1. Use the right format.
The right format depends on the type of image. Basically, each format uses different compression methods. Here are some accepted guidelines:
- Choose JPEG for photographs.
- Use PNG for illustrations, graphs, or anything with text.
- Use SVG for icons or logos.
- or, use WebP instead of JPEG and PNG. It uses a superior compression method, but it’s only supported by Chrome and Opera. Refer to Google’s WebP documentation to learn more about it.
- Use GIF for animations
2. Choose the right file name.
Create a descriptive name for the image file.
For example, if your image shows a Boeing 777 seat map, the file name should be boeing-777-seat-map.jpg.
3. Use descriptive alt text for images.
Alt tags describe images when they fail to load and the visitor is using a screen reader.
For example, here’s the HTML syntax of the Boeing 777 seat map image would look like:
<img src=”boeing-777-seat-map.jpg” alt=”Boeing 777 seat map”/>
4. Resize images according to the page dimensions.
Upload images in the maximum width needed rather than in the original full size.
If you upload an image wider than the maximum width of its placement, the browser will still load the image in its full size, which may be detrimental to page speed!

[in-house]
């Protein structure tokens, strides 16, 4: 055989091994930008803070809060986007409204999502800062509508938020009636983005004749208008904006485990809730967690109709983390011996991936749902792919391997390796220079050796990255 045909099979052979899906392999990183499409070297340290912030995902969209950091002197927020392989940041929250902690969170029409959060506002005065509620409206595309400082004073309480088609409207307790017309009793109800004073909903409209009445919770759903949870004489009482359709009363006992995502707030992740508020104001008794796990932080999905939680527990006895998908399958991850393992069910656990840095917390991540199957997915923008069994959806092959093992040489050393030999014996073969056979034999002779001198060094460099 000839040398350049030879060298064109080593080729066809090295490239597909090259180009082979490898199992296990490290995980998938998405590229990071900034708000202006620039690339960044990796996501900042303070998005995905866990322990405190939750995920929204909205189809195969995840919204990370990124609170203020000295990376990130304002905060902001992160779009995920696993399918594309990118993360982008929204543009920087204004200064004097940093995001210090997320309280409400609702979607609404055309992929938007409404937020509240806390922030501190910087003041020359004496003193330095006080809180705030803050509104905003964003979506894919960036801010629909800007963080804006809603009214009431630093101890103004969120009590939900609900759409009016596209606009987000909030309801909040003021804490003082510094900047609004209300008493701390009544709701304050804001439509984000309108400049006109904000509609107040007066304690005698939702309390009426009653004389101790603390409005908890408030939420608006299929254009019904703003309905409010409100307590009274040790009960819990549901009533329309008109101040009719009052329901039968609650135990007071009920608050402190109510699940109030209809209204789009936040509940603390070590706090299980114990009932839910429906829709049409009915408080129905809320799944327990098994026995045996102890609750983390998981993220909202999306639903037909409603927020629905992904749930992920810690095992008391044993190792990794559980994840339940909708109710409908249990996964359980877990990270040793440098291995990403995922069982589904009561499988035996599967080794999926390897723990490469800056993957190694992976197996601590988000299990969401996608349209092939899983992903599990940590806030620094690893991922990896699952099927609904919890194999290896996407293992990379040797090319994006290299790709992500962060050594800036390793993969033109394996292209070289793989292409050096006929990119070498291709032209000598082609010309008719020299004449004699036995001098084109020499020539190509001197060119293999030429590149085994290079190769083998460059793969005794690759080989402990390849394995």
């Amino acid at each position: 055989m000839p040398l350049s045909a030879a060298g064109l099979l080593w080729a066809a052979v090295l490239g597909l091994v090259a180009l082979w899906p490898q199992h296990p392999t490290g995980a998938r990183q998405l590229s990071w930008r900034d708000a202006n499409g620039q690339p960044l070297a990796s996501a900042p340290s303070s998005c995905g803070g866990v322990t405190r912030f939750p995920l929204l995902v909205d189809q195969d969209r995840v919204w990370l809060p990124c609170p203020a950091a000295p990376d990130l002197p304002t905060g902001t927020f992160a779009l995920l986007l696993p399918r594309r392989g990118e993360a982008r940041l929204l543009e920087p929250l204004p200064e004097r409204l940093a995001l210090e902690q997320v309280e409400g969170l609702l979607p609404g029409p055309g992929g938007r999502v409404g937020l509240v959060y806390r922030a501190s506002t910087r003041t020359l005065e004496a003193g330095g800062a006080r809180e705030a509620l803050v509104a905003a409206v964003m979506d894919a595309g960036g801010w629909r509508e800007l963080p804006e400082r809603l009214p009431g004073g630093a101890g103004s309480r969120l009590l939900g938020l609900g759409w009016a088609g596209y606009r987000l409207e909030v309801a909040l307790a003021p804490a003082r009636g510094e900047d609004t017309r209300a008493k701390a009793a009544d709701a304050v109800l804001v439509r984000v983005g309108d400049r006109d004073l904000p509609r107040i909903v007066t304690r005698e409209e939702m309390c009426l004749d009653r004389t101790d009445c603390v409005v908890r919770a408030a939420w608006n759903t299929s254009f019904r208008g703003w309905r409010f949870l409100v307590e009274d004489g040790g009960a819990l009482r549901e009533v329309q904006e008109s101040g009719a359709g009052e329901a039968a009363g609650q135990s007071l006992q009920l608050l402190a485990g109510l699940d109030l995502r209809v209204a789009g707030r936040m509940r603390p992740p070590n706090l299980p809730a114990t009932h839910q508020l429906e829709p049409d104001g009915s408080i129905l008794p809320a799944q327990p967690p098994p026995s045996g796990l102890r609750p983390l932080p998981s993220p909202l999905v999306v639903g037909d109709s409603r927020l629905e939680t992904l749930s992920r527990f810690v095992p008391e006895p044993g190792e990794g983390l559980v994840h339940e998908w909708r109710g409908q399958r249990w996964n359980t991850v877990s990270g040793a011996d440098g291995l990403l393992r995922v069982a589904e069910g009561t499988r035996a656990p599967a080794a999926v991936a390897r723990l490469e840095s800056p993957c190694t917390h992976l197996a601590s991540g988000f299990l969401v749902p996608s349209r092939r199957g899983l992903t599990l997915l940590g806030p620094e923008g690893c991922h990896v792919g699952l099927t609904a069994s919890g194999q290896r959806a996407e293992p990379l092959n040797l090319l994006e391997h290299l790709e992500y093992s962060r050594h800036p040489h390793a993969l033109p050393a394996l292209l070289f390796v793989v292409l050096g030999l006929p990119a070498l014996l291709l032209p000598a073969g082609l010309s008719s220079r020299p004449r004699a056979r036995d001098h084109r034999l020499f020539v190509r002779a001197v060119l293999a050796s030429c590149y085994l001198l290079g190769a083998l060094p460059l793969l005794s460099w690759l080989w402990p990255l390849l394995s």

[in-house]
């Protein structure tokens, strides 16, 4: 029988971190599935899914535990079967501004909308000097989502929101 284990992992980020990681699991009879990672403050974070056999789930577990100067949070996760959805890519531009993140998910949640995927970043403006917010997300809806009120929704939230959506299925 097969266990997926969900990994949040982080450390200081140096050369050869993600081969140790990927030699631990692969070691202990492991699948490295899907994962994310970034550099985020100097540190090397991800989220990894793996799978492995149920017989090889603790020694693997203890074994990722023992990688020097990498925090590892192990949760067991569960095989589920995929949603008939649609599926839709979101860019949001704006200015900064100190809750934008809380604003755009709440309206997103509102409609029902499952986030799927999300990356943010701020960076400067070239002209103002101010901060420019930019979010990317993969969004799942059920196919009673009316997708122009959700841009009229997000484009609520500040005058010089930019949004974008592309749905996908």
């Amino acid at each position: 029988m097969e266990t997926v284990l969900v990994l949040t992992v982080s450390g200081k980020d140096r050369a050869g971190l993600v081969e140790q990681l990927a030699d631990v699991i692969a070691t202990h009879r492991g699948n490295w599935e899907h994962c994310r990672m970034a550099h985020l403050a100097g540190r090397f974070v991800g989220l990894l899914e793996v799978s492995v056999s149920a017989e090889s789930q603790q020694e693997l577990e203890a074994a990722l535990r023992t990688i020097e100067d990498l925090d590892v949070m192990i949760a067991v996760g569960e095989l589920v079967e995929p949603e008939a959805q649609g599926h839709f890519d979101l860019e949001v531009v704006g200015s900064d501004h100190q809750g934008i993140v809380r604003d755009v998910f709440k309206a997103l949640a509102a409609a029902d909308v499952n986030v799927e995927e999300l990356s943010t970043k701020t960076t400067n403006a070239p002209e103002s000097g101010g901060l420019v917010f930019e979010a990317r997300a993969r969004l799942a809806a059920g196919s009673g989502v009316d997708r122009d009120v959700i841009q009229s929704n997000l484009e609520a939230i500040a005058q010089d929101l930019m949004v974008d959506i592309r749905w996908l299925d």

5. Reduce file size.
Make sure that the image is compressed so it is served in the smallest file size possible. Google recommends several open-source tools to help with this:
6. Create an image sitemap.
There is probably an XML sitemap for pages on your site already. Consider creating one for images too!
This is coming straight from Google: Images are an important source of information about the content on your site. You can give Google additional details about your images, and provide the URL of images we might not otherwise discover by adding information to an image sitemap.
Learn more about the technical requirements on Google’s documentation for creating image sitemaps.
7. Implement lazy-loading for images.
Basically, lazy-loading makes images load when they need to be loaded.
In Google’s words: Lazy loading can significantly speed up loading on long pages that include many images below the fold by loading them either as needed or when the primary content has finished loading and rendering.
8. Use a Content Delivery Network (CDN).
Airlines customers are spread all over the world, so it’s a good idea to serve web files from the closest server to them. A CDN can help with that. Here are a few recommended CDNs:
Because CDN URLs typically look like xyz.cdnprovider.com, we recommend using the airline’s domain or subdomain via a new CNAME record. This will host images on the airline’s domain and prevent potential broken URLs when changing CDN provider.